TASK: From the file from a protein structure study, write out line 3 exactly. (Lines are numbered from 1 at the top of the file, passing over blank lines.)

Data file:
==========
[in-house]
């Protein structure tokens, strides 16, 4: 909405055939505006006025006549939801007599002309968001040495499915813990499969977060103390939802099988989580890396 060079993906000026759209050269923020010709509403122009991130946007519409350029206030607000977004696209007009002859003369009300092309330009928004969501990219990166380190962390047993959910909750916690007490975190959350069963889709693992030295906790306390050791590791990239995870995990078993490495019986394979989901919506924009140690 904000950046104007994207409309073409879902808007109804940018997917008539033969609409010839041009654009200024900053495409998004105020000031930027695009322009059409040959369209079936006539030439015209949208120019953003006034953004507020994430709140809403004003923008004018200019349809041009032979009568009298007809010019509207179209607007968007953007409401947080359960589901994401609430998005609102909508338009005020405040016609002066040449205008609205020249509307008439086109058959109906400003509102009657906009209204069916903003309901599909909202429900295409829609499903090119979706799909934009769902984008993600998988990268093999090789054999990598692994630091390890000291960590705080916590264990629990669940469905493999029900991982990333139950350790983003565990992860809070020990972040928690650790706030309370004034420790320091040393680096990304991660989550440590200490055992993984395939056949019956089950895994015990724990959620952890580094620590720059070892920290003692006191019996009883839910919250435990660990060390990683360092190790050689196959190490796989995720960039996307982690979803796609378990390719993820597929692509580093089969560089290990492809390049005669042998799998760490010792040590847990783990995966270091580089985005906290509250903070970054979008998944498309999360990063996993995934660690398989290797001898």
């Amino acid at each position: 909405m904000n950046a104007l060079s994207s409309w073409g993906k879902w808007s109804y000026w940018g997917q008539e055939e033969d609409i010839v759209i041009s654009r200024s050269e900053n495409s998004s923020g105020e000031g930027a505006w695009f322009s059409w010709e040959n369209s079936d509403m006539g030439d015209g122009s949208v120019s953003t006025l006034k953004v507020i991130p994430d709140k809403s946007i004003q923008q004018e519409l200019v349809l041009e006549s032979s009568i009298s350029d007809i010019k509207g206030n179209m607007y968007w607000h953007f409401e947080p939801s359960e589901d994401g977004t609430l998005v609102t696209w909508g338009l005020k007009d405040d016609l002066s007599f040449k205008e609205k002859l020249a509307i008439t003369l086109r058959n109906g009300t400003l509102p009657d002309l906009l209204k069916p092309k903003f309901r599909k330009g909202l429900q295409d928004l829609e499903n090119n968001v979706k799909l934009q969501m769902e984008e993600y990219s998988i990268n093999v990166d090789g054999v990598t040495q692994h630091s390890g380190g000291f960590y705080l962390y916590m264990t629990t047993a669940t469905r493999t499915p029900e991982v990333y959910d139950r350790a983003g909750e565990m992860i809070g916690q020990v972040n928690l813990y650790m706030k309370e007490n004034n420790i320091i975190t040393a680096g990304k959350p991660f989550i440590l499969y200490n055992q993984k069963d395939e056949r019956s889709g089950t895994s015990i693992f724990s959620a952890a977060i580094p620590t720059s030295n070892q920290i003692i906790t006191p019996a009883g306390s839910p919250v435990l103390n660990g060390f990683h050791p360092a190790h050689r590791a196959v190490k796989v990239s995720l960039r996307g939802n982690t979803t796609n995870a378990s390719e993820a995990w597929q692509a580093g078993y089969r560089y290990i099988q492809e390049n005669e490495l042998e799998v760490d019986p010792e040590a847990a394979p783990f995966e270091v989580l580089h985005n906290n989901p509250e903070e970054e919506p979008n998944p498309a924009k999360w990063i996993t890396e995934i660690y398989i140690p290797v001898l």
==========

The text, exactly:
């Amino acid at each position: 909405m904000n950046a104007l060079s994207s409309w073409g993906k879902w808007s109804y000026w940018g997917q008539e055939e033969d609409i010839v759209i041009s654009r200024s050269e900053n495409s998004s923020g105020e000031g930027a505006w695009f322009s059409w010709e040959n369209s079936d509403m006539g030439d015209g122009s949208v120019s953003t006025l006034k953004v507020i991130p994430d709140k809403s946007i004003q923008q004018e519409l200019v349809l041009e006549s032979s009568i009298s350029d007809i010019k509207g206030n179209m607007y968007w607000h953007f409401e947080p939801s359960e589901d994401g977004t609430l998005v609102t696209w909508g338009l005020k007009d405040d016609l002066s007599f040449k205008e609205k002859l020249a509307i008439t003369l086109r058959n109906g009300t400003l509102p009657d002309l906009l209204k069916p092309k903003f309901r599909k330009g909202l429900q295409d928004l829609e499903n090119n968001v979706k799909l934009q969501m769902e984008e993600y990219s998988i990268n093999v990166d090789g054999v990598t040495q692994h630091s390890g380190g000291f960590y705080l962390y916590m264990t629990t047993a669940t469905r493999t499915p029900e991982v990333y959910d139950r350790a983003g909750e565990m992860i809070g916690q020990v972040n928690l813990y650790m706030k309370e007490n004034n420790i320091i975190t040393a680096g990304k959350p991660f989550i440590l499969y200490n055992q993984k069963d395939e056949r019956s889709g089950t895994s015990i693992f724990s959620a952890a977060i580094p620590t720059s030295n070892q920290i003692i906790t006191p019996a009883g306390s839910p919250v435990l103390n660990g060390f990683h050791p360092a190790h050689r590791a196959v190490k796989v990239s995720l960039r996307g939802n982690t979803t796609n995870a378990s390719e993820a995990w597929q692509a580093g078993y089969r560089y290990i099988q492809e390049n005669e490495l042998e799998v760490d019986p010792e040590a847990a394979p783990f995966e270091v989580l580089h985005n906290n989901p509250e903070e970054e919506p979008n998944p498309a924009k999360w990063i996993t890396e995934i660690y398989i140690p290797v001898l």